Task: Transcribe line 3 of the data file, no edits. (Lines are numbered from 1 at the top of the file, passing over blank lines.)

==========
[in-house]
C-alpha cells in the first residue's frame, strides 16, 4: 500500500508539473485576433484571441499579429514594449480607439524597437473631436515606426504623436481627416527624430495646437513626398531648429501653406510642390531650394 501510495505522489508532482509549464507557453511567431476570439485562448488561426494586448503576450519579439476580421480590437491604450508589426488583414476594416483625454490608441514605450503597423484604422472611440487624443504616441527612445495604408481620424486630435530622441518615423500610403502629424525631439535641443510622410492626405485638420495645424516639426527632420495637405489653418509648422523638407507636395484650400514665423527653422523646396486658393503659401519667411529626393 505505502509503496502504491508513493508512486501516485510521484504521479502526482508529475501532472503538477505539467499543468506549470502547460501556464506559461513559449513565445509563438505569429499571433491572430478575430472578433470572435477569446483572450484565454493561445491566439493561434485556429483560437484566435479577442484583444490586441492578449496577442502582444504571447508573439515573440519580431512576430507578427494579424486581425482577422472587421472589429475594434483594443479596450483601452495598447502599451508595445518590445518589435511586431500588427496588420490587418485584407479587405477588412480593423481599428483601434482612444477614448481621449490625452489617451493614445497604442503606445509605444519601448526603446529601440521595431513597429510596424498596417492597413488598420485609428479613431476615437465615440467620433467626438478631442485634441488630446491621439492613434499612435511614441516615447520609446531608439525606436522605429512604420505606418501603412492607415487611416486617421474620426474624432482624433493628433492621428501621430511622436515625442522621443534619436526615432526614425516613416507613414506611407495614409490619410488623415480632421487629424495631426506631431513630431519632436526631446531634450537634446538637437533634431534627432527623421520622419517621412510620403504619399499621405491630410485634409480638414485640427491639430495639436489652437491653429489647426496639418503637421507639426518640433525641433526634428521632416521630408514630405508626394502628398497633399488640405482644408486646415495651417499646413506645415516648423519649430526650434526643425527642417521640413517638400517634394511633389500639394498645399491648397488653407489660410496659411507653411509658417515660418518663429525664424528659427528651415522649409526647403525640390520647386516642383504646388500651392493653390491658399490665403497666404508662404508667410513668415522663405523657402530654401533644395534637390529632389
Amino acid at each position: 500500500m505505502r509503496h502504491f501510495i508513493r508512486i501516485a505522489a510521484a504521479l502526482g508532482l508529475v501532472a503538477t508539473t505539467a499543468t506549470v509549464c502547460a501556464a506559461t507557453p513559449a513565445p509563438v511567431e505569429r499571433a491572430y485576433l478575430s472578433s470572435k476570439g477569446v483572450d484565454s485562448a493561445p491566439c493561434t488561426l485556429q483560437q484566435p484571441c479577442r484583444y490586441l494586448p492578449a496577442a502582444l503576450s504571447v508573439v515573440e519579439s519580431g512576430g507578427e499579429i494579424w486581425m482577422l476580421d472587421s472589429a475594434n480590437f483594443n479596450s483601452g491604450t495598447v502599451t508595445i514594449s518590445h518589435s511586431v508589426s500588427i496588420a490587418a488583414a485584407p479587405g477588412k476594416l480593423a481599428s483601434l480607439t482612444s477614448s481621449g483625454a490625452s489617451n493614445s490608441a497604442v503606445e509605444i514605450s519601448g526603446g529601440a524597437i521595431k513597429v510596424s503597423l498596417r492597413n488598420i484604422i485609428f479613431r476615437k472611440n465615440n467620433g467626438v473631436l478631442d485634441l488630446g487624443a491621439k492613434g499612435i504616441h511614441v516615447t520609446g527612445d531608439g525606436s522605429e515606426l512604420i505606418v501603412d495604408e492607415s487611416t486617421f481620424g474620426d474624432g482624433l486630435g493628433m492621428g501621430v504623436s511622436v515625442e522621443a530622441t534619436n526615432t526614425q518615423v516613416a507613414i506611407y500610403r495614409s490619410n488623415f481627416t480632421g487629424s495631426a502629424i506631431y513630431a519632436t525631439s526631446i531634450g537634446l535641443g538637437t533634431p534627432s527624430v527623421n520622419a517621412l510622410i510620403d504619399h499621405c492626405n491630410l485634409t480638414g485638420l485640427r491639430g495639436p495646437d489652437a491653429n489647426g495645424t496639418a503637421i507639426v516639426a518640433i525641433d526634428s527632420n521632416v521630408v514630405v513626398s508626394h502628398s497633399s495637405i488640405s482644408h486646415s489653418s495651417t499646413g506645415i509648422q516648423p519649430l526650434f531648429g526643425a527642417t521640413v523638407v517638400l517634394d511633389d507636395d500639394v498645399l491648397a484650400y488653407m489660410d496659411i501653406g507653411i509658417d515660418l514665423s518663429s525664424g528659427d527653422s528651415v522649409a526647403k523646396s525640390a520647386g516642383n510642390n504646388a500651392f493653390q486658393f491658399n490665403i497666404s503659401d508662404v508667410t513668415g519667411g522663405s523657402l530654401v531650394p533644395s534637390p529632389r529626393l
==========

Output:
Amino acid at each position: 500500500m505505502r509503496h502504491f501510495i508513493r508512486i501516485a505522489a510521484a504521479l502526482g508532482l508529475v501532472a503538477t508539473t505539467a499543468t506549470v509549464c502547460a501556464a506559461t507557453p513559449a513565445p509563438v511567431e505569429r499571433a491572430y485576433l478575430s472578433s470572435k476570439g477569446v483572450d484565454s485562448a493561445p491566439c493561434t488561426l485556429q483560437q484566435p484571441c479577442r484583444y490586441l494586448p492578449a496577442a502582444l503576450s504571447v508573439v515573440e519579439s519580431g512576430g507578427e499579429i494579424w486581425m482577422l476580421d472587421s472589429a475594434n480590437f483594443n479596450s483601452g491604450t495598447v502599451t508595445i514594449s518590445h518589435s511586431v508589426s500588427i496588420a490587418a488583414a485584407p479587405g477588412k476594416l480593423a481599428s483601434l480607439t482612444s477614448s481621449g483625454a490625452s489617451n493614445s490608441a497604442v503606445e509605444i514605450s519601448g526603446g529601440a524597437i521595431k513597429v510596424s503597423l498596417r492597413n488598420i484604422i485609428f479613431r476615437k472611440n465615440n467620433g467626438v473631436l478631442d485634441l488630446g487624443a491621439k492613434g499612435i504616441h511614441v516615447t520609446g527612445d531608439g525606436s522605429e515606426l512604420i505606418v501603412d495604408e492607415s487611416t486617421f481620424g474620426d474624432g482624433l486630435g493628433m492621428g501621430v504623436s511622436v515625442e522621443a530622441t534619436n526615432t526614425q518615423v516613416a507613414i506611407y500610403r495614409s490619410n488623415f481627416t480632421g487629424s495631426a502629424i506631431y513630431a519632436t525631439s526631446i531634450g537634446l535641443g538637437t533634431p534627432s527624430v527623421n520622419a517621412l510622410i510620403d504619399h499621405c492626405n491630410l485634409t480638414g485638420l485640427r491639430g495639436p495646437d489652437a491653429n489647426g495645424t496639418a503637421i507639426v516639426a518640433i525641433d526634428s527632420n521632416v521630408v514630405v513626398s508626394h502628398s497633399s495637405i488640405s482644408h486646415s489653418s495651417t499646413g506645415i509648422q516648423p519649430l526650434f531648429g526643425a527642417t521640413v523638407v517638400l517634394d511633389d507636395d500639394v498645399l491648397a484650400y488653407m489660410d496659411i501653406g507653411i509658417d515660418l514665423s518663429s525664424g528659427d527653422s528651415v522649409a526647403k523646396s525640390a520647386g516642383n510642390n504646388a500651392f493653390q486658393f491658399n490665403i497666404s503659401d508662404v508667410t513668415g519667411g522663405s523657402l530654401v531650394p533644395s534637390p529632389r529626393l